Team expansion.  We worked together with our co-hosts organizations that regularly use social media to tap into networks Imagine Canada would not normally have access to. And, inspired by the Community Foundations of Canada 2011 Conference and their Social Media Squad, we created our own Summit Social Media Crew by inviting interested Summit delegates to become part of a team that would share their own observations on the event.


Social media activities for the National Summit were considered to be a success by participants, partners, supporters and sponsors. We are very happy with the outcomes. However, there is always room for improvement when utilizing social media in this manner. Going forward we will keep the following in mind:

Twitter Hashtags: keep them simple but distinctive. We leaned towards keeping them simple but found they were too simple. Hashtags cannot be “owned” and therefore anyone in the world could be using your designated hashtag for a completely different topic.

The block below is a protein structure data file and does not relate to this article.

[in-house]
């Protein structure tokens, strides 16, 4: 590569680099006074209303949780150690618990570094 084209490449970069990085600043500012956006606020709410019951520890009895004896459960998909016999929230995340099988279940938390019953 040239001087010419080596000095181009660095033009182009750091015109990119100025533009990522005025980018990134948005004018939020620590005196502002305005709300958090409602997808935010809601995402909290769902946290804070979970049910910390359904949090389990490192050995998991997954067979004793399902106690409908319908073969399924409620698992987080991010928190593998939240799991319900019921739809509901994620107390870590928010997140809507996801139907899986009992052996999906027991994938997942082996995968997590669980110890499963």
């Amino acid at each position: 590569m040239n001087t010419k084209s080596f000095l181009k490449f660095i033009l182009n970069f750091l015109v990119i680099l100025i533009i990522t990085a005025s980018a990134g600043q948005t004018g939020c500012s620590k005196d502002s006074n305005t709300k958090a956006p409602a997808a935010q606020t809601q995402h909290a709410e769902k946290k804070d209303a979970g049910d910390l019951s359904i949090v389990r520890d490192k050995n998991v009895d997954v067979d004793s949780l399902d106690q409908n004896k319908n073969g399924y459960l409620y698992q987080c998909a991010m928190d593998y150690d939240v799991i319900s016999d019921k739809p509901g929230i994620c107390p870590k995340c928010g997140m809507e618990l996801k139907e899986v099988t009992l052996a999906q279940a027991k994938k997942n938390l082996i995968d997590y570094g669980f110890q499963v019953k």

Twitter Wall. While we were drawn to TwitterFountain for the way if combined tweets and images, there is no way select or restrict certain tweets from appearing. A risk when your hashtag is being used by other groups as well. We were lucky that most of the groups using the same hashtags were overseas and in a different time zones. In the future, we may look at more advanced twitter wall tools that allow for more control.

Have a dedicated social media team and supports. Not including our co-hosts and the Summit Social Media Crew, Imagine Canada had four people, including myself, focused on social media (in addition to our other conference duties and responsibilities). A BIG thank you goes out to Amanda Mayer, Toni Stockton and Lindsey Vodarek who were essential members of the social media team. Redundancies in personnel may be considered a luxury for some but at a live event when one has to be pulled to focus on behind-the-scenes emergencies, others are in place to make sure social media activities continue smoothly.

Tools of the trade. Ensure computers, cameras and mobile devices are in tiptop shape. Have a spare or two on hand if possible. (We had a catastrophic failure with one of our laptop computers and had to do an emergency trip to BestBuy to get a replacement. Precious time was lost in securing and setting up the new device).